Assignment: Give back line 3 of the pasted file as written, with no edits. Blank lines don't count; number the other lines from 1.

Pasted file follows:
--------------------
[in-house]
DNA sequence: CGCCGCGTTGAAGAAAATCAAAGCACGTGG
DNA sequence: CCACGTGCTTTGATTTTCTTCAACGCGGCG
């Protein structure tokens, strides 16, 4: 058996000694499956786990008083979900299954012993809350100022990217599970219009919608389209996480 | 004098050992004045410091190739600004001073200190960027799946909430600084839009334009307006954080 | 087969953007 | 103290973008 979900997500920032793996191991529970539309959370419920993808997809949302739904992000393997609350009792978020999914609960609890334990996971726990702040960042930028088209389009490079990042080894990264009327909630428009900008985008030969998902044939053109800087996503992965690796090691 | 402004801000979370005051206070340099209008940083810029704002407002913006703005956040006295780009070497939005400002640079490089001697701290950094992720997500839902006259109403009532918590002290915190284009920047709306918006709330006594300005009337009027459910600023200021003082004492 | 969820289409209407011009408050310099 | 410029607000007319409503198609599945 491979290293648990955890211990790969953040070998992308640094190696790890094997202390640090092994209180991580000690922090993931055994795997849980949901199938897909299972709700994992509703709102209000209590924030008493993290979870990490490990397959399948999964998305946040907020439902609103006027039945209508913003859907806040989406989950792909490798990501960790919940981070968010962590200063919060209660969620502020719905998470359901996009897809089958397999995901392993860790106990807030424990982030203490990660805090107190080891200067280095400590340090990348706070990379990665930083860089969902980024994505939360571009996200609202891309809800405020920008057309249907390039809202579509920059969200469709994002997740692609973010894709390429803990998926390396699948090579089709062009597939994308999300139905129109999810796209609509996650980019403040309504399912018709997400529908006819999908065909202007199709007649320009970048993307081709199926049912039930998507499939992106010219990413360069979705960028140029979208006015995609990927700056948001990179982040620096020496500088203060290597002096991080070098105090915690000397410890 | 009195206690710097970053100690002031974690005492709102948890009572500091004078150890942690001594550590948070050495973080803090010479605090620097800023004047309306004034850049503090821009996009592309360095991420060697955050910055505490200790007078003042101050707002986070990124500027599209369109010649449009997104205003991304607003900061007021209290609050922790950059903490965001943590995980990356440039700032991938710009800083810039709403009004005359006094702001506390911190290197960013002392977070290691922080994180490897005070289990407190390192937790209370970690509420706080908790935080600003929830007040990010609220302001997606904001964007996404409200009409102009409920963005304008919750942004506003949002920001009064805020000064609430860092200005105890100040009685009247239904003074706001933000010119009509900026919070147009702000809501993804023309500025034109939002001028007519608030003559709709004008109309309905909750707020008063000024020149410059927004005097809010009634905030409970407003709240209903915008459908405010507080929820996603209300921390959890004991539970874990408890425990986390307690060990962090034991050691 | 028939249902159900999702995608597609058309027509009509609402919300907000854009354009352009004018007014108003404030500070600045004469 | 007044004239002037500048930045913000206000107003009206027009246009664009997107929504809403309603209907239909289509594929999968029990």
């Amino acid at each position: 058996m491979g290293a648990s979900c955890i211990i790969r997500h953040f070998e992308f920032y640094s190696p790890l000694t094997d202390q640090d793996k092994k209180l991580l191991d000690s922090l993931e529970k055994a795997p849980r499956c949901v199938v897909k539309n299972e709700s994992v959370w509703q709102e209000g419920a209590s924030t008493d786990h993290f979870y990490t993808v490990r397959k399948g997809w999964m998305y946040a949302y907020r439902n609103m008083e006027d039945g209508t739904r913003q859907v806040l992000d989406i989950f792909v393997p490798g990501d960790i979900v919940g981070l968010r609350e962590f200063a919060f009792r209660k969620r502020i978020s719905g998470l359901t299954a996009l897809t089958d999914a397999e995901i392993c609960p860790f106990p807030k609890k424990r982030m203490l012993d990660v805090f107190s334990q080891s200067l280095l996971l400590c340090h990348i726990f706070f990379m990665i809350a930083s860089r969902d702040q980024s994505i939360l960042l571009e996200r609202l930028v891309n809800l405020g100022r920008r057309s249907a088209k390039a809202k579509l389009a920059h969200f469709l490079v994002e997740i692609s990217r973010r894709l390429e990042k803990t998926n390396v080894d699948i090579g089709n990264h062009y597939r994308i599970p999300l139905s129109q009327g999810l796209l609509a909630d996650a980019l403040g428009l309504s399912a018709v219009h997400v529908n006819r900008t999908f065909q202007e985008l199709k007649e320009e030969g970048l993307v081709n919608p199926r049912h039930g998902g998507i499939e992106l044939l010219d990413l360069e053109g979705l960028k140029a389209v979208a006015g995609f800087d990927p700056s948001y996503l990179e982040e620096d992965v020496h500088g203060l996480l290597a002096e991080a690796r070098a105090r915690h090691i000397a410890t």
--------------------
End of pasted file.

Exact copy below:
DNA sequence: CCACGTGCTTTGATTTTCTTCAACGCGGCG